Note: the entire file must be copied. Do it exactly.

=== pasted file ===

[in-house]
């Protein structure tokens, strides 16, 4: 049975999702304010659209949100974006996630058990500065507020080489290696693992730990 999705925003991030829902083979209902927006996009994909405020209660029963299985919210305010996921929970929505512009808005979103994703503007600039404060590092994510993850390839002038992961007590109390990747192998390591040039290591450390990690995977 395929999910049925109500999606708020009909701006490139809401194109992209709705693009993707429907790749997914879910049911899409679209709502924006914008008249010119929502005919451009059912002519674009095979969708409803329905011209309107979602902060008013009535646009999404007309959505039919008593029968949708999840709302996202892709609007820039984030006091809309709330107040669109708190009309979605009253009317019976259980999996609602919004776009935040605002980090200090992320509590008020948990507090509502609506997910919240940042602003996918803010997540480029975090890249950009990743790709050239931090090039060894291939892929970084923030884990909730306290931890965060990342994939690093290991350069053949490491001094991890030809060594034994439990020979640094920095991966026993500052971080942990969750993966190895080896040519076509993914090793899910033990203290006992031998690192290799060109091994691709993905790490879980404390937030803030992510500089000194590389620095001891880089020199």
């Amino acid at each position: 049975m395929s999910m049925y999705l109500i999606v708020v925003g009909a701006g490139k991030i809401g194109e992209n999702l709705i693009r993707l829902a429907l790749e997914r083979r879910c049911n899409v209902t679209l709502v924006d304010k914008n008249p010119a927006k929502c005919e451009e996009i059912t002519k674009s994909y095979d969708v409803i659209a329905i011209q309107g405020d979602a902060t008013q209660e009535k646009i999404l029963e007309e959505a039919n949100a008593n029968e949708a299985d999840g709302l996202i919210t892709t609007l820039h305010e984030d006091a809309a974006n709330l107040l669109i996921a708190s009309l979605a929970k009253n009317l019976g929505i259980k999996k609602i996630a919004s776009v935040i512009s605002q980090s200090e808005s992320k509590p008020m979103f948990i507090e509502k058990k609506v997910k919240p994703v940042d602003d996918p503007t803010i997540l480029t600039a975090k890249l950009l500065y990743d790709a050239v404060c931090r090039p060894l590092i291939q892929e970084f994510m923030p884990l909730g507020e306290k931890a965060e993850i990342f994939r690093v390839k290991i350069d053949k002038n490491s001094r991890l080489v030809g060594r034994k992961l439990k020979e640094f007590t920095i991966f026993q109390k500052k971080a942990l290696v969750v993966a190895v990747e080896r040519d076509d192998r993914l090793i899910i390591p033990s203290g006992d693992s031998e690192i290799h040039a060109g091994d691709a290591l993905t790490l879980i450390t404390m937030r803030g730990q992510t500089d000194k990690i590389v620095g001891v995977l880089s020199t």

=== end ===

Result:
[in-house]
């Protein structure tokens, strides 16, 4: 049975999702304010659209949100974006996630058990500065507020080489290696693992730990 999705925003991030829902083979209902927006996009994909405020209660029963299985919210305010996921929970929505512009808005979103994703503007600039404060590092994510993850390839002038992961007590109390990747192998390591040039290591450390990690995977 395929999910049925109500999606708020009909701006490139809401194109992209709705693009993707429907790749997914879910049911899409679209709502924006914008008249010119929502005919451009059912002519674009095979969708409803329905011209309107979602902060008013009535646009999404007309959505039919008593029968949708999840709302996202892709609007820039984030006091809309709330107040669109708190009309979605009253009317019976259980999996609602919004776009935040605002980090200090992320509590008020948990507090509502609506997910919240940042602003996918803010997540480029975090890249950009990743790709050239931090090039060894291939892929970084923030884990909730306290931890965060990342994939690093290991350069053949490491001094991890030809060594034994439990020979640094920095991966026993500052971080942990969750993966190895080896040519076509993914090793899910033990203290006992031998690192290799060109091994691709993905790490879980404390937030803030992510500089000194590389620095001891880089020199």
């Amino acid at each position: 049975m395929s999910m049925y999705l109500i999606v708020v925003g009909a701006g490139k991030i809401g194109e992209n999702l709705i693009r993707l829902a429907l790749e997914r083979r879910c049911n899409v209902t679209l709502v924006d304010k914008n008249p010119a927006k929502c005919e451009e996009i059912t002519k674009s994909y095979d969708v409803i659209a329905i011209q309107g405020d979602a902060t008013q209660e009535k646009i999404l029963e007309e959505a039919n949100a008593n029968e949708a299985d999840g709302l996202i919210t892709t609007l820039h305010e984030d006091a809309a974006n709330l107040l669109i996921a708190s009309l979605a929970k009253n009317l019976g929505i259980k999996k609602i996630a919004s776009v935040i512009s605002q980090s200090e808005s992320k509590p008020m979103f948990i507090e509502k058990k609506v997910k919240p994703v940042d602003d996918p503007t803010i997540l480029t600039a975090k890249l950009l500065y990743d790709a050239v404060c931090r090039p060894l590092i291939q892929e970084f994510m923030p884990l909730g507020e306290k931890a965060e993850i990342f994939r690093v390839k290991i350069d053949k002038n490491s001094r991890l080489v030809g060594r034994k992961l439990k020979e640094f007590t920095i991966f026993q109390k500052k971080a942990l290696v969750v993966a190895v990747e080896r040519d076509d192998r993914l090793i899910i390591p033990s203290g006992d693992s031998e690192i290799h040039a060109g091994d691709a290591l993905t790490l879980i450390t404390m937030r803030g730990q992510t500089d000194k990690i590389v620095g001891v995977l880089s020199t």